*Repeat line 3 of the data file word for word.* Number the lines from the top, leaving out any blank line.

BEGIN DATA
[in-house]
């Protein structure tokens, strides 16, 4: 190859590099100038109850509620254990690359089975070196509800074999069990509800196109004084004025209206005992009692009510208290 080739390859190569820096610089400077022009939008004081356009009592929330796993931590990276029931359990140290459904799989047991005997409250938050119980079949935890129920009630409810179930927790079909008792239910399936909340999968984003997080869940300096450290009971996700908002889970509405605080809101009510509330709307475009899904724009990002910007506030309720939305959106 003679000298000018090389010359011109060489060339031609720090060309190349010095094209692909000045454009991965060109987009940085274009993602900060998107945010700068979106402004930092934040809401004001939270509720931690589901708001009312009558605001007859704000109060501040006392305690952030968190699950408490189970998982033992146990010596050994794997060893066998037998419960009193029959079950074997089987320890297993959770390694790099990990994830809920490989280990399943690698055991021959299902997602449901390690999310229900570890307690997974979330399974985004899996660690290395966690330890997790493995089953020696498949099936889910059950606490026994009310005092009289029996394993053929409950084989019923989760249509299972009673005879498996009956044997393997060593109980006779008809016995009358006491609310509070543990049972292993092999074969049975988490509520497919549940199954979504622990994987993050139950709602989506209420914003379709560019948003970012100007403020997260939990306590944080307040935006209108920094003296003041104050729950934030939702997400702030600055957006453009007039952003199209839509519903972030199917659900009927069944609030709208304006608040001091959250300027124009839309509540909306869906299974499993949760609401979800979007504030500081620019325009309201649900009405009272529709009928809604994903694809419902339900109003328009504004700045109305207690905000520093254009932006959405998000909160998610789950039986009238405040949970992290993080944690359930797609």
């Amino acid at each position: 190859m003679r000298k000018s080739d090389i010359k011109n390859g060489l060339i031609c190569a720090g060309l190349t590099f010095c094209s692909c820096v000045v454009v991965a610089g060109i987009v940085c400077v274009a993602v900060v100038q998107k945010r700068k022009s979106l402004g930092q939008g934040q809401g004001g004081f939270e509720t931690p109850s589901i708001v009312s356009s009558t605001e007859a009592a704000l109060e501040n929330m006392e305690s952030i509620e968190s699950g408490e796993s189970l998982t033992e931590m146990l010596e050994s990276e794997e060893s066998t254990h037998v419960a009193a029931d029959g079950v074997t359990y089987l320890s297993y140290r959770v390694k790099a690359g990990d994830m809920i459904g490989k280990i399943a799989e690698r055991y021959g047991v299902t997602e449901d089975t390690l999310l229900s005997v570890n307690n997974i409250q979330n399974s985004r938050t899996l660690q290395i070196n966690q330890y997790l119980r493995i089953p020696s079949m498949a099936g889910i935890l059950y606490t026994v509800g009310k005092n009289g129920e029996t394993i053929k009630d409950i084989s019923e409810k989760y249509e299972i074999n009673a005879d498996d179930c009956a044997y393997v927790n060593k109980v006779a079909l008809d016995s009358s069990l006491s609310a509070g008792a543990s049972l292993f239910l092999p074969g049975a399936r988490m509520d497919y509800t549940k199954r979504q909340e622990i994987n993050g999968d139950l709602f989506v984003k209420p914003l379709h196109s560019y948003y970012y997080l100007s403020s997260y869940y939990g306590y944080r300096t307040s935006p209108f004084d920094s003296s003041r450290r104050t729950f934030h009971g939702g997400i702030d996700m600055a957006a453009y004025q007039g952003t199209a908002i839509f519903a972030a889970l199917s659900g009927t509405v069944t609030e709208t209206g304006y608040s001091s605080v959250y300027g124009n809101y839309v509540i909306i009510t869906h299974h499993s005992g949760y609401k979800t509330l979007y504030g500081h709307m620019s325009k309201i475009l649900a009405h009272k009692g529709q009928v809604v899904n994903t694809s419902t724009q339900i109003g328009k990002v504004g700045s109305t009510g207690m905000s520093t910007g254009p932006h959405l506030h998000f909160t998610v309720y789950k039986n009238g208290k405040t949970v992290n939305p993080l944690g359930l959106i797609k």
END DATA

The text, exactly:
């Amino acid at each position: 190859m003679r000298k000018s080739d090389i010359k011109n390859g060489l060339i031609c190569a720090g060309l190349t590099f010095c094209s692909c820096v000045v454009v991965a610089g060109i987009v940085c400077v274009a993602v900060v100038q998107k945010r700068k022009s979106l402004g930092q939008g934040q809401g004001g004081f939270e509720t931690p109850s589901i708001v009312s356009s009558t605001e007859a009592a704000l109060e501040n929330m006392e305690s952030i509620e968190s699950g408490e796993s189970l998982t033992e931590m146990l010596e050994s990276e794997e060893s066998t254990h037998v419960a009193a029931d029959g079950v074997t359990y089987l320890s297993y140290r959770v390694k790099a690359g990990d994830m809920i459904g490989k280990i399943a799989e690698r055991y021959g047991v299902t997602e449901d089975t390690l999310l229900s005997v570890n307690n997974i409250q979330n399974s985004r938050t899996l660690q290395i070196n966690q330890y997790l119980r493995i089953p020696s079949m498949a099936g889910i935890l059950y606490t026994v509800g009310k005092n009289g129920e029996t394993i053929k009630d409950i084989s019923e409810k989760y249509e299972i074999n009673a005879d498996d179930c009956a044997y393997v927790n060593k109980v006779a079909l008809d016995s009358s069990l006491s609310a509070g008792a543990s049972l292993f239910l092999p074969g049975a399936r988490m509520d497919y509800t549940k199954r979504q909340e622990i994987n993050g999968d139950l709602f989506v984003k209420p914003l379709h196109s560019y948003y970012y997080l100007s403020s997260y869940y939990g306590y944080r300096t307040s935006p209108f004084d920094s003296s003041r450290r104050t729950f934030h009971g939702g997400i702030d996700m600055a957006a453009y004025q007039g952003t199209a908002i839509f519903a972030a889970l199917s659900g009927t509405v069944t609030e709208t209206g304006y608040s001091s605080v959250y300027g124009n809101y839309v509540i909306i009510t869906h299974h499993s005992g949760y609401k979800t509330l979007y504030g500081h709307m620019s325009k309201i475009l649900a009405h009272k009692g529709q009928v809604v899904n994903t694809s419902t724009q339900i109003g328009k990002v504004g700045s109305t009510g207690m905000s520093t910007g254009p932006h959405l506030h998000f909160t998610v309720y789950k039986n009238g208290k405040t949970v992290n939305p993080l944690g359930l959106i797609k």